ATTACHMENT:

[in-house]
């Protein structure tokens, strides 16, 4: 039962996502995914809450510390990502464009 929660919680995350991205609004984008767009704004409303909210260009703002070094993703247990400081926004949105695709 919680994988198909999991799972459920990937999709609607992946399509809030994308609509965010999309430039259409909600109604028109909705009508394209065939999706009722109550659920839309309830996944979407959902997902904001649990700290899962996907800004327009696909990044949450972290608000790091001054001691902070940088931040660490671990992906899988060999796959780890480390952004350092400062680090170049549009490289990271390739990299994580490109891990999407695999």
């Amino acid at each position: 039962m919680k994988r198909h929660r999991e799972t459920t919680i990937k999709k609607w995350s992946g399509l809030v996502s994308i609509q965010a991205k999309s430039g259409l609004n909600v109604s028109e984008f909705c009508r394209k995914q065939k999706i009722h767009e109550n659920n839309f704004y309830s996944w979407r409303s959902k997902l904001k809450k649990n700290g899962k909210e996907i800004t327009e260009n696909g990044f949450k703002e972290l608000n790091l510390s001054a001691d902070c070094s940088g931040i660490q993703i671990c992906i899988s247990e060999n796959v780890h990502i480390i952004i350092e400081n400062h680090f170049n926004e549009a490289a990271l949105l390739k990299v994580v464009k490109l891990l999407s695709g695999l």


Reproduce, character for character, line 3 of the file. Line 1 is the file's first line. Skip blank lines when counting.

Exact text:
């Amino acid at each position: 039962m919680k994988r198909h929660r999991e799972t459920t919680i990937k999709k609607w995350s992946g399509l809030v996502s994308i609509q965010a991205k999309s430039g259409l609004n909600v109604s028109e984008f909705c009508r394209k995914q065939k999706i009722h767009e109550n659920n839309f704004y309830s996944w979407r409303s959902k997902l904001k809450k649990n700290g899962k909210e996907i800004t327009e260009n696909g990044f949450k703002e972290l608000n790091l510390s001054a001691d902070c070094s940088g931040i660490q993703i671990c992906i899988s247990e060999n796959v780890h990502i480390i952004i350092e400081n400062h680090f170049n926004e549009a490289a990271l949105l390739k990299v994580v464009k490109l891990l999407s695709g695999l």